The country has acquired major capacity in helping to track down illegal transmissions.
Yesterday, the National Frequency Management Unit (NFMU) commissioned specialized equipment, two of which can be deployed readily, that will help improve the management of frequencies used by telephone companies, cable television and radio station operators.
Over $100M was spent in the fixed, transportable and mobile spectrum monitoring units, disclosed NFMU’s head, Valmiki Singh.
The acquisition of the equipment would come at a time when the country is about to open the market to new companies in the telecoms field.
With spectrum demand expected to surge, the limited availability of frequencies is something that the administration would be paying close attention to. Some countries have demanded bids for certain frequencies, including ones used by mobile phones.
The equipment has the capability of not only determining signal strength of transmissions, as was demonstrated yesterday, but can also zero in on locations from where the signal is coming.
NFMU has in the past been challenged with dealing with complaints of operators using the airwaves illegally
The Unit has been trained to also programme the equipment to conduct monitoring at particular times. This would be good news for operators who have been complaining of competitors illegally increasing signal strength and affecting their signals.
The NFMU head noted that telecommunications and ICT sectors are among the fastest growing in the world, with call centres and wireless possibilities putting a stain on the limited spectrum.
Spectrum, he stressed, has applications for social, entertainment, health, education, commerce, disaster mitigation and response purposes, with wireless solutions continuing to provide solutions for people around the world.
Singh made it clear that the NFMU’s mandate to minimize interference and reduce improper use of spectrum is being taken seriously. But there are no guarantees that the operators will utilize it (spectrum) as intended, for a number of reasons. These include complexity of equipment, equipment malfunction or deliberate misuse. These, of course, impact on the country’s competitiveness. However, monitoring illegal transmissions is not by any means cheap, Singh pointed out. Guyana is also challenged by its vast terrain.
With regards to the equipment, Singh said that it was handled by the National Procurement and Tender Administration Board (NPTAB) with four bids received.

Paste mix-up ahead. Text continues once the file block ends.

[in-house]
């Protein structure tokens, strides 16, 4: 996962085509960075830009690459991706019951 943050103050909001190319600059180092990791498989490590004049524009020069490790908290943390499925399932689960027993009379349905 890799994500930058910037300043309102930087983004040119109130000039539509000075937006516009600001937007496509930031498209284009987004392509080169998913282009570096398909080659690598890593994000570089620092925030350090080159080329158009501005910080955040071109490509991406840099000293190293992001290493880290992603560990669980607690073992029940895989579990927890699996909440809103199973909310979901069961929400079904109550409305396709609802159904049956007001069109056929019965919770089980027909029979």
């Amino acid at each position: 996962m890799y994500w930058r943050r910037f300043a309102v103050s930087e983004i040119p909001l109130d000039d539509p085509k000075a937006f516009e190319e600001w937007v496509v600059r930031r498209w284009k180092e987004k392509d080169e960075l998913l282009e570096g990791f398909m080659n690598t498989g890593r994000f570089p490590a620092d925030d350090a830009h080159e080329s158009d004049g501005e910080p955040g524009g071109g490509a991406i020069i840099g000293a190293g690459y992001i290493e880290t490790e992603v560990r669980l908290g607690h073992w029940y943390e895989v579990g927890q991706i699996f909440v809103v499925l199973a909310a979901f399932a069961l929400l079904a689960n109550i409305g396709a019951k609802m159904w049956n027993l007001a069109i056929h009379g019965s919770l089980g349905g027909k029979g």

The winner was California-based TCI International Inc, a leading company that deals with radio frequency solutions for monitoring, spectrum management and advanced antenna-based applications. TCI has done work in Jamaica, Trinidad and Suriname.
The three sets of equipment included one fixed; one transportable and one mobile.
In total they cost US$563,873 (over $100M)
According to the NFMU head, already the fixed equipment has been installed on top of Takuba Lodge, which houses the offices of the Ministry of Foreign Affairs, on South Road.
That equipment, located across from the NFMU office on Charlotte Street, will cover the Georgetown area.
The transportable equipment, located in a cabinet atop a trailer, can be deployed to any area that is accessible by a pickup. An agreement has been reached with the Ministry of Public Security for it to be housed in the compounds of police stations for security reasons, Singh disclosed.
The mobile equipment has been specially fitted into a pickup and can be rapidly deployed.
According to Singh, NFMU technicians and those from the supplier were involved in the setting up of the basic equipment. Six of NFMU’s staffers have been trained in the use, with TCI offering backup customer service.
Meanwhile, according to Minister of Public Telecommunications, Cathy Hughes, spectrum is important for all spheres in Guyana.
The agency is not only in charge of frequencies, but overlooks the allocations of frequencies to taxis, boats and a range of different services.
It is important, she stressed, for the country to accurately determine how spectrum is being used and who uses it.
She said that the equipment will help bring transparency, reducing illegal use of the airwaves.
Also present at the commissioning were Chairperson of the Public Utilities Commission, Dela Britton and Chairman of the Guyana National Broadcasting Authority, Leslie Sobers, among others.
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